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Job Ladder for Nurses
Further Training and Study for the Direction of a Care Department
Dr. Ursula Schmitz; © private
“No day is like the others.“ (Dr Ursula Schmitz)
For about seven years Ursula Schmitz had been working as intensive care nurse, when she had children. Today, she has a doctoral degree and directs the carers of the German nursing service Diakonie in Cologne. “When I wanted to resume work after the children, I asked myself where I would be wanted also in a couple of years.” She started studying educational science with focus on gerontology, taught geriatric care and wrote her dissertation.
Nevertheless, Ursula Schmitz went back to practice as geriatric nurse. “I soon got more and more tasks. And I did a correspondence course for the direction of a care department over ten month. This was the fastest alternative.” Afterwards, the Diakonie gave her the job as directress. Today she is responsible for the duty rosters of 130 colleagues, for complaints of clients and accompanies the carers’ rounds. “I have to work independently and I am accountable for the correct care of the clients, since I am liable to it in the ambulatory field.”
She is sure that it was worth wile to do further trainings. “I will never get rich in the social field, but it’s fun for me”, the 56-year-old says happily. And her wish is to motivate and support her colleagues in matters of further education. “I always ask them: Where do you want to go to?” There are many opportunities and fields of work - like in home care of cancer or chronically ill patients and in palliative care.”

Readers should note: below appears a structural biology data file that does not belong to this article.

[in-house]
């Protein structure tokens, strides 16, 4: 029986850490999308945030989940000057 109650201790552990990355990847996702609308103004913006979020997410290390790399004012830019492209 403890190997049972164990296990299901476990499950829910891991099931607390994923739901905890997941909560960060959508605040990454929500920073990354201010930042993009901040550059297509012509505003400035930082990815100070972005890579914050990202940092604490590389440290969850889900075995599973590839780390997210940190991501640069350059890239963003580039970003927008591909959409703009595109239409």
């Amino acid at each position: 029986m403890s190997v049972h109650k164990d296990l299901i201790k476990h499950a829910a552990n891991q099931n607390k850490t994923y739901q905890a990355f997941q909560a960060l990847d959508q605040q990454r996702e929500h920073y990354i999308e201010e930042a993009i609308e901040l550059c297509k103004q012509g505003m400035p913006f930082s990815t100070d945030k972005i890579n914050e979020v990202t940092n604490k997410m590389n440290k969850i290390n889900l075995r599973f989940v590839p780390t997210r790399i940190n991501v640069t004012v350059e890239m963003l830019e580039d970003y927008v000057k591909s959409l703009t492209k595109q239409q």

Further Education Clinical Study Nurse
“This profession has good prospects.“ (Arne Rutsch)
A study nurse accompanies clinical trials at university and teaching hospitals, cares for patients, documents results and is contact person for principals. In the studies voluntary subjects test new drugs. In three phases which can last several years the drugs get tested before they are allowed to come onto the market. “The job is very exciting – for all people and perhaps for me, as well, if I will need the drugs later”, says Arne Rutsch.
In 2001 a friend gave the registered nurse the idea to apply for a job which deals with studies for a drug maker. Since march of this year, he has been working as a study nurse in a department for clinical trials at the University Medical Center Hamburg-Eppendorf. Shortly, he will do the official further education as study nurse which takes six to twelve month.
“Study nurse does not have a lot in common with the usual care work”, explains Arne Rutsch. However, he still has a lot of contact to the patients, controls their data permanently, takes blood samples and watches electrocardiograms. Furthermore, he does office work, talks to patients, physicians and clients. His conclusion: “I am glad working in this job, because it is fun.”
Further Education Kinaesthetics
Antriani Steenebrügge; © private
„For Kinaesthetics the carer has to be creative.“ (Antriani Steenebrügge)
Learning Kinaesthetics means learning to use simple methods to conserve one’s own and the patient’s energy as much as possible which is important in a physically hard job. „With Kinaesthetics one tries to discover how to support the patient’s movements“, explains Antriani Steenebrügge. She is chairlady of the Association Kinaesthetics Germany which was established in 2006.
For 20 years Antriani Steenebrügge had been working as a nurse for intensive care at the Catholic Clinical Centre Bochum, Germany. “I knew I did not want to do this for the rest of my life. Then I got to know Kinaesthetics in the 90th. After my first courses I had great experiences with my patients at the intensive care unit”, she remembers. Soon, she was asked to show her colleagues what she had learned. For this reason she made a training to become a coach. Later on I offered external courses by order of the clinic.” Three years ago, she got a staff position where she is responsible for quality in care and for Kinaesthetics.
The further education for carers consists of three courses in which the basic knowledge of certain actions in carers’ daily routine and motion analysis are taught. “Our care manager says, Kinaesthetics is a quality feature for our house. For this reason, almost all staff attended the basic course.”
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